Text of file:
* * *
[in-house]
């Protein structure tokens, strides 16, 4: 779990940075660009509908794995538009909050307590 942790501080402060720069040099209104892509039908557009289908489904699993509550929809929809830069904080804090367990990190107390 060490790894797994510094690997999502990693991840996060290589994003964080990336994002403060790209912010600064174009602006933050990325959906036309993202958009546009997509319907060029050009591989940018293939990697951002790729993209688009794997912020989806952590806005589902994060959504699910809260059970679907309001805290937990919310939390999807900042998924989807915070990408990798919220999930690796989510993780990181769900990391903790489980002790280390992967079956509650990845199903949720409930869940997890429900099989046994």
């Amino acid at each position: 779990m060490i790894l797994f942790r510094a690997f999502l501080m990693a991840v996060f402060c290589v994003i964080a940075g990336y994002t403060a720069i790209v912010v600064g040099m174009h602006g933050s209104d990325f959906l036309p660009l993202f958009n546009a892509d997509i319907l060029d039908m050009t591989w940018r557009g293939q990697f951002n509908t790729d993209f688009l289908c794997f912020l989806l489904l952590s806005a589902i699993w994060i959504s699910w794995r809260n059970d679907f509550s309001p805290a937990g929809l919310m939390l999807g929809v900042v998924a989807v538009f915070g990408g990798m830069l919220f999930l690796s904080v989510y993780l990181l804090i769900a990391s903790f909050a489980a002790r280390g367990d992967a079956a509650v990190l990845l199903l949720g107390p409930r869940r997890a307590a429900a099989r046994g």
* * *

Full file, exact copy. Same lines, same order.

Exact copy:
[in-house]
């Protein structure tokens, strides 16, 4: 779990940075660009509908794995538009909050307590 942790501080402060720069040099209104892509039908557009289908489904699993509550929809929809830069904080804090367990990190107390 060490790894797994510094690997999502990693991840996060290589994003964080990336994002403060790209912010600064174009602006933050990325959906036309993202958009546009997509319907060029050009591989940018293939990697951002790729993209688009794997912020989806952590806005589902994060959504699910809260059970679907309001805290937990919310939390999807900042998924989807915070990408990798919220999930690796989510993780990181769900990391903790489980002790280390992967079956509650990845199903949720409930869940997890429900099989046994």
């Amino acid at each position: 779990m060490i790894l797994f942790r510094a690997f999502l501080m990693a991840v996060f402060c290589v994003i964080a940075g990336y994002t403060a720069i790209v912010v600064g040099m174009h602006g933050s209104d990325f959906l036309p660009l993202f958009n546009a892509d997509i319907l060029d039908m050009t591989w940018r557009g293939q990697f951002n509908t790729d993209f688009l289908c794997f912020l989806l489904l952590s806005a589902i699993w994060i959504s699910w794995r809260n059970d679907f509550s309001p805290a937990g929809l919310m939390l999807g929809v900042v998924a989807v538009f915070g990408g990798m830069l919220f999930l690796s904080v989510y993780l990181l804090i769900a990391s903790f909050a489980a002790r280390g367990d992967a079956a509650v990190l990845l199903l949720g107390p409930r869940r997890a307590a429900a099989r046994g």